Michael S. Brown, MD, Professor of Medical Genetics and Internal Medicine and Director of UT Southwestern’s Erik Jonsson Center for Research in Molecular Genetics and Human Disease at the University of Texas Southwestern Medical School in Dallas.
Valentin Fuster, MD, PhD, Director of the Cardiovascular Institute at Mount Sinai Medical Center in New York.
Jacques Genest, MD, Professor of Medicine at McGill University; Director of the Division of Cardiology at McGill University Health Centre; and Director of the Cardiovascular Genetics Laboratory at the Royal Victoria Hospital in Montreal.
Myron D. Ginsberg, MD, Professor of Neurology; Director of the Cerebral Vascular Disease Research Center; Co-Director of the Neurotrauma Research Center; and Professor of Psychology at the University of Miami School of Medicine.
Joseph Goldstein, MD, Chair of Molecular Genetics and Professor of Internal Medicine at the University of Texas Southwestern Medical School in Dallas.
Robert J. Lefkovwitz, MD, Professor of Medicine and Biochemistry at Duke University Medical Center at Durham, NC.
D. Craig Miller, MD, Professor of Cardiovascular Surgery, Stanford University School of Medicine, Palo Alto, California.
Jay P. Mohr, MD, PhD, Professor of Neurology, Columbia University College of Physicians and Surgeons, New York.
Eric N. Olson, PhD, Chairman of Molecular Biology at the University of Texas Southwestern Medical School in Dallas.
Abraham M. Rudolph, MD, Emeritus Chairman of Pediatrics at the University of California San Francisco and senior staff member of the Cardiovascular Research Institute at UCSF.
Christine E. Seidman, MD, Professor of Medicine at Harvard Medical School.
James T. Willerson, MD, President of the University of Texas Health Science Center at Houston, Medical Director of the Texas Heart Institute, Chief of Cardiology at St Luke’s Episcopal Hospital, and Editor-in-Chief of Circulation.
Basic Research Award
Shaun R. Coughlin MD, PhD, Professor of Medicine and Cellular and Molecular Pharmacology at the University of California, San Francisco, and David Ginsburg, MD, Professor of Internal Medicine and Human Genetics at the University of Michigan School of Medicine at Ann Arbor received the AHA Basic Research Prize. Dr Coughlin was honored for discovering blood cells’ signaling system that regulates clotting. Dr Ginsburg was honored for discovering the molecular genetic defects causing major bleeding disorders.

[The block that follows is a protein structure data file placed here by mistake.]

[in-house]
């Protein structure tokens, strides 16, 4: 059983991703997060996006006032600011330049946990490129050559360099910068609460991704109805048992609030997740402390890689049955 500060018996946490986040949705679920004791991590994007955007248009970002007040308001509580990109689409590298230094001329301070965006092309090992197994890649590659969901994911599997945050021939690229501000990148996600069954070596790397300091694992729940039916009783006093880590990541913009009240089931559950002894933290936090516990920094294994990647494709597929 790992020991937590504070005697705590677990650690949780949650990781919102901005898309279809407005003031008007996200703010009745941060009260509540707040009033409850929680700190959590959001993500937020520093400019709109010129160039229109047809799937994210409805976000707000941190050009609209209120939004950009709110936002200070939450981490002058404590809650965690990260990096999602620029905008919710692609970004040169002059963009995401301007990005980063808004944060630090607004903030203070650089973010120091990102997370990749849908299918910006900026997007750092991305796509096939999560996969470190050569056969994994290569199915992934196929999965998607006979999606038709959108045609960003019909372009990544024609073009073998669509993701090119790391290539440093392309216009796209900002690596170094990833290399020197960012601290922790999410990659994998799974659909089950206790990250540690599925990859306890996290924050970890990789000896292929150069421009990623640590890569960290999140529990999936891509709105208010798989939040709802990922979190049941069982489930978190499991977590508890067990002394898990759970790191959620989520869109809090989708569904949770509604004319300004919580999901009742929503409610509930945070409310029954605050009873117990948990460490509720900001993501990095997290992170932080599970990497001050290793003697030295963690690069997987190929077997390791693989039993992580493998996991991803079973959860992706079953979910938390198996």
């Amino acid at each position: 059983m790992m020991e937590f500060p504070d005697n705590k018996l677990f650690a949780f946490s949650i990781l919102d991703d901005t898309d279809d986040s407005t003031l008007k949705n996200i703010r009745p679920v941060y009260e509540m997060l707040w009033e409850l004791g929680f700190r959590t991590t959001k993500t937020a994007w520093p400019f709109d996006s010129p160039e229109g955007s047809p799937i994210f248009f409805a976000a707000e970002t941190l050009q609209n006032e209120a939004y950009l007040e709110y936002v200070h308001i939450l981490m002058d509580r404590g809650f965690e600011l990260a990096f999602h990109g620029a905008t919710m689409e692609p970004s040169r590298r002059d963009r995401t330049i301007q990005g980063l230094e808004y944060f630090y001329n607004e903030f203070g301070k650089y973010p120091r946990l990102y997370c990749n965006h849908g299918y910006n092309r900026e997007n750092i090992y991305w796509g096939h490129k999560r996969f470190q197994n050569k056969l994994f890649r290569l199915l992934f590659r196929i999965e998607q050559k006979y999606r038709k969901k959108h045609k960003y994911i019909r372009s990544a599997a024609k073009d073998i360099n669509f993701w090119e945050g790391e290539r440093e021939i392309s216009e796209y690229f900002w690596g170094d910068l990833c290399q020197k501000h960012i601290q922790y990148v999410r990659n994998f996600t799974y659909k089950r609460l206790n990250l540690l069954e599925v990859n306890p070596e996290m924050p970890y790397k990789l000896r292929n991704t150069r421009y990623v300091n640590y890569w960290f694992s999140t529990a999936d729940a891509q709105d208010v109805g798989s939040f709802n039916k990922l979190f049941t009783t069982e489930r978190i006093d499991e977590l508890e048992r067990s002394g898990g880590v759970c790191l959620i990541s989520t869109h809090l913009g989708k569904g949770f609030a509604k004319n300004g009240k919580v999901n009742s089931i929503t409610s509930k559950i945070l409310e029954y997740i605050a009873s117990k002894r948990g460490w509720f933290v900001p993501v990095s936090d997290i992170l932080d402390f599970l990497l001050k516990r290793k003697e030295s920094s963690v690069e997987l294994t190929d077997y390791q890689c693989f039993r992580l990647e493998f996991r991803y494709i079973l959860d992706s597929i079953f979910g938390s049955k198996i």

Kathleen A. Dracup, RN, FNP, DNSc, Professor and Dean of the University of California, San Francisco, School of Nursing received the Eugene Braunwald Academic Mentorship Award during Sunday’s Opening Session for her “enthusiastic and enlightened mentoring of cardiovascular nursing students during their critical formative years.” The Braunwald Award is presented annually to honor an individual whose academic career includes a long-term record of successful mentoring of promising young academicians.
Research Achievement Award
Elizabeth Barrett-Connor, Professor and Chief of the Division of Epidemiology at the University of California, San Diego, received the Research Achievement Award for her discoveries identifying critical indicators of cardiovascular disease risk and for clinical research having a direct impact on preventive care. Dr Barrett-Connor is founder and director of the Rancho Bernardo Heart and Chronic Disease Study, now in its 30th year, which has produced data defining causal factors for diabetes, cancer, and osteoporosis, as well as cardiovascular disease.